740.00119 EAC/7–1744

The Ambassador in the United Kingdom (Winant) to the Secretary of State

No. 16892

Sir: I have the honor to transmit herewith copy of a draft directive on German records and archives, which has been received from the British Delegation and which is designed to give effect to pertinent provisions of the draft instrument of surrender for Germany.

[Page 1490]

The British Delegation intend to circulate this proposed directive to the European Advisory Commission in due course, and have requested that it be given consideration by the United States Delegation. Sir William Strang suggests that the proposal for a central record office made in paragraph 5 of the draft directive should be considered in connection with the proposals for control machinery in Germany which will be studied by the Commission. Any comment upon this proposed directive which the Department is prepared to offer will be appreciated.

Respectfully yours,

For the Ambassador:
E. Allan Lightner, Jr.

Secretary to the U.S. Delegation
[Enclosure]

British Draft Directive on German Records and Archives 50

1.
This directive does not apply to archives of an archaeological, artistic, etc., nature on which a separate directive will be issued to you.51
2.
Immediately after Germany surrenders, you will issue an ordinance making it an offence punishable in military courts for any person in Germany wilfully to destroy, remove or conceal records and archives of any nature, whether central, regional or local, and whether of the State or the Nazi Party or belonging to any corporation, association, firm, person or ecclesiastical body. You will not refer in this ordinance to any particular document or classes of documents, since to do so might draw attention to your intention to secure them, and increase the prospect of their being destroyed or concealed.
3.
You may at any time require the German authority or individual who may be in a position to do so to give you any help you may need [Page 1491]in connection with the discovery, seizure, custody, preservation, disposal or study of German records and archives.
The directive was approved by the War Cabinet, Official Committee on Armistice Terms and Civil Administration on July 10, 1944; A.C.A.O./P(44)82 (Revise).
4.
You will so far as possible arrange for the preservation from destruction or concealment of all German records and archives. Priority lists of those over which you should take immediate steps to get control as soon as you enter Germany are being supplied to you separately. With regard to those not included in these lists, you will be guided by the directives relating to the various matters to which these records and archives refer and will take appropriate measures to preserve those which are needed for the fulfilment of your directives on these matters.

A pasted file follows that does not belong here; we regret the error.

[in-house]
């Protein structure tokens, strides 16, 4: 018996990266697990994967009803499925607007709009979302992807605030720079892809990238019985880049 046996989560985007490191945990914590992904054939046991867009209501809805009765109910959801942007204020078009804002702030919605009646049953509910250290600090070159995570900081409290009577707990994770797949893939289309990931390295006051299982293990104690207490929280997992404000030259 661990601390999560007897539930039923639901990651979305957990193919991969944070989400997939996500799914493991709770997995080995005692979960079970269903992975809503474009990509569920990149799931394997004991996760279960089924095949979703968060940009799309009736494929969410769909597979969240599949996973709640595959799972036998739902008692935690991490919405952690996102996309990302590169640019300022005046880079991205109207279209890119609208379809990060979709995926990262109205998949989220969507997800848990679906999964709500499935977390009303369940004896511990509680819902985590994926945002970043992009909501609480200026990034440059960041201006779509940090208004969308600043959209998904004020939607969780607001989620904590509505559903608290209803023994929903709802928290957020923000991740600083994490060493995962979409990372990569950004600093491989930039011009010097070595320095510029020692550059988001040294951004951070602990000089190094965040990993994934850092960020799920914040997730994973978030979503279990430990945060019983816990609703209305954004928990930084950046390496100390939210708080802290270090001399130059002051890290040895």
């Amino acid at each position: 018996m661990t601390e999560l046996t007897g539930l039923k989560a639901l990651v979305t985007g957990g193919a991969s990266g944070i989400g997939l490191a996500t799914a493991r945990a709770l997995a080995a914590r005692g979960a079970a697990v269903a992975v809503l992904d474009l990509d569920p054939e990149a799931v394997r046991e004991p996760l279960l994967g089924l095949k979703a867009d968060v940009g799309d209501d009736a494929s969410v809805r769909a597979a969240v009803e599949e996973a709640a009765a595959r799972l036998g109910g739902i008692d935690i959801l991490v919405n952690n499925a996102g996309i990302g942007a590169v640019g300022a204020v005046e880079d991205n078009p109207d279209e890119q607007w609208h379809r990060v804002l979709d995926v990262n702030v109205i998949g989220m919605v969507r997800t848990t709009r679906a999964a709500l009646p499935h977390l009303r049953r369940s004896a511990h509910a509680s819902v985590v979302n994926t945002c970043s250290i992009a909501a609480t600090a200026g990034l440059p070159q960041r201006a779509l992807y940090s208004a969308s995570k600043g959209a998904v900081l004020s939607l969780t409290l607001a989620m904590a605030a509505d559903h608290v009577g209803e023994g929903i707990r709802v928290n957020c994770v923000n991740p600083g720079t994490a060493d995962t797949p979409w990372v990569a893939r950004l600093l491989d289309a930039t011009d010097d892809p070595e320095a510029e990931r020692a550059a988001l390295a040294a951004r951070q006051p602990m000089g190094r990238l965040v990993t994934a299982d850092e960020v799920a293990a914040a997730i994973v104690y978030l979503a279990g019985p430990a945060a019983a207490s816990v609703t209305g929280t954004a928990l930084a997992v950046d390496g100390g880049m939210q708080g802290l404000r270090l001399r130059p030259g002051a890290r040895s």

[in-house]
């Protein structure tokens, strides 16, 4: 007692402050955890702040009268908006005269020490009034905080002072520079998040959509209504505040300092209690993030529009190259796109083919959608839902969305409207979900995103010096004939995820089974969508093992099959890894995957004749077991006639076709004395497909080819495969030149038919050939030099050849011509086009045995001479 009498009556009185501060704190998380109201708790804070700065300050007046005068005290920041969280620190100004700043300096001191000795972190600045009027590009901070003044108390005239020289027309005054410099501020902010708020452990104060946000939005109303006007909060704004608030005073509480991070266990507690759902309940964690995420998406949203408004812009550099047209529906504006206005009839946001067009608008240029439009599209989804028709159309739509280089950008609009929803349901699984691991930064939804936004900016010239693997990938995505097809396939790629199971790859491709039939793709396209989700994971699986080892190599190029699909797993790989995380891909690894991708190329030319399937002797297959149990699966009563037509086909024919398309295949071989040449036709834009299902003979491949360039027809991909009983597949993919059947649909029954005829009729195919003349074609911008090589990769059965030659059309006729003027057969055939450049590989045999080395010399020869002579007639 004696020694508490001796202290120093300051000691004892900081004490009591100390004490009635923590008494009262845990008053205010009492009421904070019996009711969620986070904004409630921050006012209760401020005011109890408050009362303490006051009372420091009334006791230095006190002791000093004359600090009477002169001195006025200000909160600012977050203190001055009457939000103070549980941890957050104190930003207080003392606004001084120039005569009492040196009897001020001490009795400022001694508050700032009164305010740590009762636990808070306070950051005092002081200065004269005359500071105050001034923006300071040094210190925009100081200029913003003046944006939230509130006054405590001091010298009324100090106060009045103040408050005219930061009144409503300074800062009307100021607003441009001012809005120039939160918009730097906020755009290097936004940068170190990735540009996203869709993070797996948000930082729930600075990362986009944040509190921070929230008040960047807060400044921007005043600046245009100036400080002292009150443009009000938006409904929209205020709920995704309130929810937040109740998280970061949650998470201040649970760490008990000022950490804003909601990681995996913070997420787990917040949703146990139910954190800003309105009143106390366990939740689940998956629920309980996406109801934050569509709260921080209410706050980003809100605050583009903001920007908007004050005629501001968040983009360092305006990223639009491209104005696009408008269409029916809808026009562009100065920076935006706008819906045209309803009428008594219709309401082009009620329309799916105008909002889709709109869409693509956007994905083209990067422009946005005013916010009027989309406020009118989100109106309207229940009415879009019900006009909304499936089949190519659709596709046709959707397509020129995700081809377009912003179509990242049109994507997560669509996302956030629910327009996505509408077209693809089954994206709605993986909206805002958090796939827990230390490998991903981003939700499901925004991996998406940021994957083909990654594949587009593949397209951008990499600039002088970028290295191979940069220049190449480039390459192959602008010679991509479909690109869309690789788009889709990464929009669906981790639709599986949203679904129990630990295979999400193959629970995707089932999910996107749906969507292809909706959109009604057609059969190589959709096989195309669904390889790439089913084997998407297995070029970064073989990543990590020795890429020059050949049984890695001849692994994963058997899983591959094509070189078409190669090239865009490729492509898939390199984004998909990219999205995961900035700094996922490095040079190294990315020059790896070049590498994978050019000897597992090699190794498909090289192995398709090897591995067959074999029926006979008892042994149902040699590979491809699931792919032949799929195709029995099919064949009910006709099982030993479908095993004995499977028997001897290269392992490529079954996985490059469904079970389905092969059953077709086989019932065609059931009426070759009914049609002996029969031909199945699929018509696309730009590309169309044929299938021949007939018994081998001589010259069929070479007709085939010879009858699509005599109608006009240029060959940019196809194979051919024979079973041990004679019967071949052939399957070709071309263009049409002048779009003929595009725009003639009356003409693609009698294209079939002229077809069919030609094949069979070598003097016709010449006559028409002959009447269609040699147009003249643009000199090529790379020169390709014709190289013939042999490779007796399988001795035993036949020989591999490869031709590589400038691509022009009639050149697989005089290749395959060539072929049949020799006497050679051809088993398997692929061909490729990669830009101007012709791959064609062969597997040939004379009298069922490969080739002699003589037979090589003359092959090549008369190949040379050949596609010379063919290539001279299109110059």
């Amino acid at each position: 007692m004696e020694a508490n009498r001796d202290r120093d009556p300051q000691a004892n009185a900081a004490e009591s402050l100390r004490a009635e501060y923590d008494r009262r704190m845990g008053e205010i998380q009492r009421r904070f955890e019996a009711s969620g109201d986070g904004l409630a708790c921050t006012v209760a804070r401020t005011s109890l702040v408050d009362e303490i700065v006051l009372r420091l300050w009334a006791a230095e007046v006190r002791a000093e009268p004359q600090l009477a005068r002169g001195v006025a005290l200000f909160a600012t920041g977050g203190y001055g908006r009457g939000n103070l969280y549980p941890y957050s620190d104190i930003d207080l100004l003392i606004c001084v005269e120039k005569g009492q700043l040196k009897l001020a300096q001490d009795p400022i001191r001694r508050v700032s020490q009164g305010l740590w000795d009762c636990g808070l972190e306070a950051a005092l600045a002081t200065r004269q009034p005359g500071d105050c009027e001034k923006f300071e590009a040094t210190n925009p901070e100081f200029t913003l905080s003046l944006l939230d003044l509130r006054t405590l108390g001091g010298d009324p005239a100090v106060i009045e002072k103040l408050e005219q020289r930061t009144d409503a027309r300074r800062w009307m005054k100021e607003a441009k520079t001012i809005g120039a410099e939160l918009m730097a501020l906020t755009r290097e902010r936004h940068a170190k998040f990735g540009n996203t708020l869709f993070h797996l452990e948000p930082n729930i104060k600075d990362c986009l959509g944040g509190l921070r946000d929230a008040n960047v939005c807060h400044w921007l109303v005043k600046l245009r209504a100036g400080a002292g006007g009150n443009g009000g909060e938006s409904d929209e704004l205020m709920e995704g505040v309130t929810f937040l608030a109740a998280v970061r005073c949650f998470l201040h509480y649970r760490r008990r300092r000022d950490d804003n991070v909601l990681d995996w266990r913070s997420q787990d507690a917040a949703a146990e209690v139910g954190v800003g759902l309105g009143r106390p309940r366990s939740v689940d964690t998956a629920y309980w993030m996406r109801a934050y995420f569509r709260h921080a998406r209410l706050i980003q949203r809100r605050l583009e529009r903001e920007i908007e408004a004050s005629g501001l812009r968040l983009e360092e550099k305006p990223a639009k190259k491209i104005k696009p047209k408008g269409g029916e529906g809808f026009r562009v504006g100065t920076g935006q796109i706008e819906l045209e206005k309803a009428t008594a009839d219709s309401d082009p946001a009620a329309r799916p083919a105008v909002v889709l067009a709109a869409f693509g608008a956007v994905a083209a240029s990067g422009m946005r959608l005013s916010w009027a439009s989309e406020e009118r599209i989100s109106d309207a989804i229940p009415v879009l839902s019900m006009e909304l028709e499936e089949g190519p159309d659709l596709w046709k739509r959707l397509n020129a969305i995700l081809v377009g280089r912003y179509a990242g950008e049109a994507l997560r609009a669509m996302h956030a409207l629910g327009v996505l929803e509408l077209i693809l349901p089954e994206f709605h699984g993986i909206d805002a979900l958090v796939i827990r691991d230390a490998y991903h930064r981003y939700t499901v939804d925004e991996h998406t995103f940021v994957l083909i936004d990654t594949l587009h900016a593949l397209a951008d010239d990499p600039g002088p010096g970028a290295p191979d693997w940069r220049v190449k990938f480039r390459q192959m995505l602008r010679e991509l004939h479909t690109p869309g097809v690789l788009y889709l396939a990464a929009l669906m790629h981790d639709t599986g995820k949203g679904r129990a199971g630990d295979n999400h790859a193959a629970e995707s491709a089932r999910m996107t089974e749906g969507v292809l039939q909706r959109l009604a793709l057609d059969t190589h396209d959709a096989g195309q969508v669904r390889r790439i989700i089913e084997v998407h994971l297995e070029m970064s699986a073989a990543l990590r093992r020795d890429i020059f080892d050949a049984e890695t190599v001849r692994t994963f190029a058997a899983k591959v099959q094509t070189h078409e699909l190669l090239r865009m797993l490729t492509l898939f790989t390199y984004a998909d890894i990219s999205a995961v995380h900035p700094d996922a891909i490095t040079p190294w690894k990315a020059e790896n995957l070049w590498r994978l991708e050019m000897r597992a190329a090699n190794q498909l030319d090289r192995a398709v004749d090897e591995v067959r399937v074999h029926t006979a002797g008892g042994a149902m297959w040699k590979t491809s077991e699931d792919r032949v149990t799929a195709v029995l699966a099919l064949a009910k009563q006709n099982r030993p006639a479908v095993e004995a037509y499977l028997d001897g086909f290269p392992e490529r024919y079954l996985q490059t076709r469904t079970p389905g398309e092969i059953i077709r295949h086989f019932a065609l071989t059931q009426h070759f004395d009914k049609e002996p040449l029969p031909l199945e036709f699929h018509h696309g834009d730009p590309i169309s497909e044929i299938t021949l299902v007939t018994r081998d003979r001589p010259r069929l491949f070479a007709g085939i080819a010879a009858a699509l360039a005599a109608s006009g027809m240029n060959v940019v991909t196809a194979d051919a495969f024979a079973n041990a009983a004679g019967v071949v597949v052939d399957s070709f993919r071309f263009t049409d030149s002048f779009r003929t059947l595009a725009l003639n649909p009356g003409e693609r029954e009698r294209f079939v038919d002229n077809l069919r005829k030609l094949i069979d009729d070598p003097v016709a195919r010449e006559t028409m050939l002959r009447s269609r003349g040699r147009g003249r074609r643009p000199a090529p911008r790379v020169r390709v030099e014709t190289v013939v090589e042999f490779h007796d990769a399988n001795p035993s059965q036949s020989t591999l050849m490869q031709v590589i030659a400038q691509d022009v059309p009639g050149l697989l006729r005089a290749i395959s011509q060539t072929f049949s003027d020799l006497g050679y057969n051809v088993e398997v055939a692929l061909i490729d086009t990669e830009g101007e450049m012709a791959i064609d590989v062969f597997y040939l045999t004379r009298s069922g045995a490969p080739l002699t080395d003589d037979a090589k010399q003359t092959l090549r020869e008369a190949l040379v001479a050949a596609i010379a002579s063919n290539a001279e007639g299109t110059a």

5.
It is probable that a central record office will be established on a tripartite basis in Berlin or some other central place to supervise the custody of records and archives as a whole, including those not immediately required for purposes of administration, demilitarisation, etc., and to ensure that all duly authorised persons can obtain access to records, or copies of them, which they may need in order to carry out their tasks. Its duties will include:
(a)
ensuring that all necessary steps are taken for the preservation and safe custody of records and archives of all kinds;
(b)
co-ordinating and approving applications by Allied agencies and their representatives to study or consult German records and archives not in their immediate custody, and seeing that they are, as far as possible, given access to the documents they require;
(c)
assuming direct responsibility for the preservation and safe custody of the records and archives of State or Party offices which are dissolved or cease to exist;
(d)
making arrangements for copying or photographing records and archives as may be required;
(e)
preventing damage to the value of records and archives by their dispersal;
(f)
assembling the information needed for compiling the reports referred to in paragraph 8 below.
6.
Whether or not a central record office is established, you will ensure that all records and archives in the area under your control are properly preserved pending further instructions.
7.
Subject to further instructions you will forbid the removal from Germany of any original records or archives. Authorised copies or photographs may be removed.
8.
You will report from time to time what archives and records you have secured, and what their condition is. You will also report any destruction, removal or concealment of archives and records carried out by the Germans.
  1. Circulated unofficially to his colleagues in the European Advisory Commission by the British representative on July 13, 1944, this draft directive was issued as Directive No. 14 in the Handbook of Directives presented by Sir William Strang to the European Advisory Commission on October 27, 1944. In a covering letter to Ambassador Winant on July 13, 1944, Sir William Strang stated that the directive was designed to give effect to the Instrument of Surrender and to General Order No. 1. In the British drafts of these two documents, presented to the European Advisory Commission earlier, both required German authorities to furnish information and documents requested by Allied Representatives, and to permit Allied authorities entry into any building or property for the purpose of obtaining documents or information required. German authorities were required to furnish facilities, assistance and personnel for this purpose. For more detailed information, see ante, pp. 100 ff.
  2. For correspondence on the protection and salvage of artistic and historic monuments, see vol. ii, pp. 1031 ff.